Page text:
Orange County Board Chairwoman Michelle Steel said the coronavirus outbreak is “the biggest crisis the county has faced since the bankruptcy, but this is worse,” because it involves the health and safety of residents, instead of just a financial issue.
In a virtual town hall the county held Thursday evening, officials received 20,000 calls and comments, Steel said.
The county has enough test kits for 1,124 people, Sanchez said. County officials are awaiting more test kits from the state and federal governments and are waiting for private healthcare laboratories to “ramp up” production of testing kits.
Anyone who falls ill is encouraged to call their doctor or healthcare provider to figure out if they need to be tested. County officials believe they have enough test kits at this time, Sanchez said.
At some point, government officials hope to hand off the testing to private healthcare providers, which is routine in outbreaks such as this, Sanchez said.
Do said officials were working on ways to provide meals for children while they’re out of school for at least the next couple of weeks as most districts are choosing to do. They are also trying to figure out how to provide childcare for parents who can’t afford daycare or babysitters and must work, Do said. The county has various family centers that can help in that regard, he added.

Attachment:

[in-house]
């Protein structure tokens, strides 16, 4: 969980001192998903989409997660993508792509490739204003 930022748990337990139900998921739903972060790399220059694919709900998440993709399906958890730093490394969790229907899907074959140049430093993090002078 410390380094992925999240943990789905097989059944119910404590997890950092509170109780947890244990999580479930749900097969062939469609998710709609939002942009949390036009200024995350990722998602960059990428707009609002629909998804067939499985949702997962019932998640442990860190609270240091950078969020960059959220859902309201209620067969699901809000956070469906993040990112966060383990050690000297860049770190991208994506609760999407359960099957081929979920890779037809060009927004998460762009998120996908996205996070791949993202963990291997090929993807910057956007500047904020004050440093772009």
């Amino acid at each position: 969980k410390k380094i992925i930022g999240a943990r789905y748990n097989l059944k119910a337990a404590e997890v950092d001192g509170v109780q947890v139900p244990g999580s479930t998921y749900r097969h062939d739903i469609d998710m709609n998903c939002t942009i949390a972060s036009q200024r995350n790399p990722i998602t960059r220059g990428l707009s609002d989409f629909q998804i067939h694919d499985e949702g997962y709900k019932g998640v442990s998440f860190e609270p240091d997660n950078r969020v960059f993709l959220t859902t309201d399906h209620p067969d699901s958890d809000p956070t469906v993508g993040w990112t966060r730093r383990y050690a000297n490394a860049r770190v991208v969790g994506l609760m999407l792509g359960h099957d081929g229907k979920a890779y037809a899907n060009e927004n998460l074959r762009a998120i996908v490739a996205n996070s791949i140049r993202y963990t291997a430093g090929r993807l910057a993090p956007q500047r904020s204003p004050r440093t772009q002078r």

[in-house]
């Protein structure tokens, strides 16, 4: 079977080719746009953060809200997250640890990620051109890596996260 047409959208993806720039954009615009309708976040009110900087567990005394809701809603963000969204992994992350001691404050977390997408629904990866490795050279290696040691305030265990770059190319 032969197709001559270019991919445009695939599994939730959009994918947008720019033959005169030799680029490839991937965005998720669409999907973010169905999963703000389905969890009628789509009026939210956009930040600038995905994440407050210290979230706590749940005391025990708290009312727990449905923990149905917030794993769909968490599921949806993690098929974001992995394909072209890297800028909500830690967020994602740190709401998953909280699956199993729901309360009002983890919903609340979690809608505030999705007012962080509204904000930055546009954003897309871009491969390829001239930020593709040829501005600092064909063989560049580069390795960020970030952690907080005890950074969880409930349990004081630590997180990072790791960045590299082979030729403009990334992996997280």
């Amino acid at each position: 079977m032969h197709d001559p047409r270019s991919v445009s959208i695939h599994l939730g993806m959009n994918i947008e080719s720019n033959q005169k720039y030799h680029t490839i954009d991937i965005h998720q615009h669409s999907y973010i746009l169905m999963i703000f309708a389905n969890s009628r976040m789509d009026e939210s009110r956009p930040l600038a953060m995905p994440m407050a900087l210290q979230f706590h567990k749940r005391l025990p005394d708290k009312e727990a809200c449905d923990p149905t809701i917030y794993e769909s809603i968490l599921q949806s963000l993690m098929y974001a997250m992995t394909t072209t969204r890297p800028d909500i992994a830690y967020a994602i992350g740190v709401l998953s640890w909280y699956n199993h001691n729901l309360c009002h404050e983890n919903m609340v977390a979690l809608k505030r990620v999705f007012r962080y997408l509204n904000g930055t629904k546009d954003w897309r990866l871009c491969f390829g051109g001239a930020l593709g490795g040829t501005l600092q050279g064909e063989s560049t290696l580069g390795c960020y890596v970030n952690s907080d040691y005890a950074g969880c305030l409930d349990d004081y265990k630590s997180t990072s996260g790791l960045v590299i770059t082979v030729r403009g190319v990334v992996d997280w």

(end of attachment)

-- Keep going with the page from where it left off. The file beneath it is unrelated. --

School districts are funded by daily attendance figures of students, so a long break could affect them financially, but officials said they can apply for a waiver from the state to get reimbursed.
Sheriff Don Barnes said his inmates are not at risk of contracting the virus from visitors because there is a barrier between them, but visits will be canceled through Monday because those are high-traffic times that can draw large crowds amassing in the jail’s lobby. Sheriff’s officials will “reassess” the cancellation of visits the week after next, he said.
Attorneys may continue visiting clients in the jails, however, Barnes said.
Orange County District Attorney Todd Spitzer issued a statement Friday afternoon warning merchants against price gouging as consumers stock up on supplies in stores.
Merchants may not increase prices for necessities or services by more than 10% during a declared state of emergency unless they can prove costs have increased, Spitzer said.
Those who break the law could face up to a year in jail and a fine of up to $10,000.
Necessities covered under the law include food, drinks, flashlights, radios, batteries, medical supplies and hotel or motel stays.
“The Orange County District Attorney’s Office will vigorously enforce price gouging laws in order to protect Orange County residents from any unscrupulous attempt to illegally profit from the coronavirus threat,” Spitzer said. “While I understand this situation has created a lot of uncertainty, exploiting the public’s panic is not a defense to engaging in criminal activity.
“We will get past this at some point, and the Orange County District Attorney’s Office will ensure that there will be accountability for those who break the law and prey on vulnerable victims.”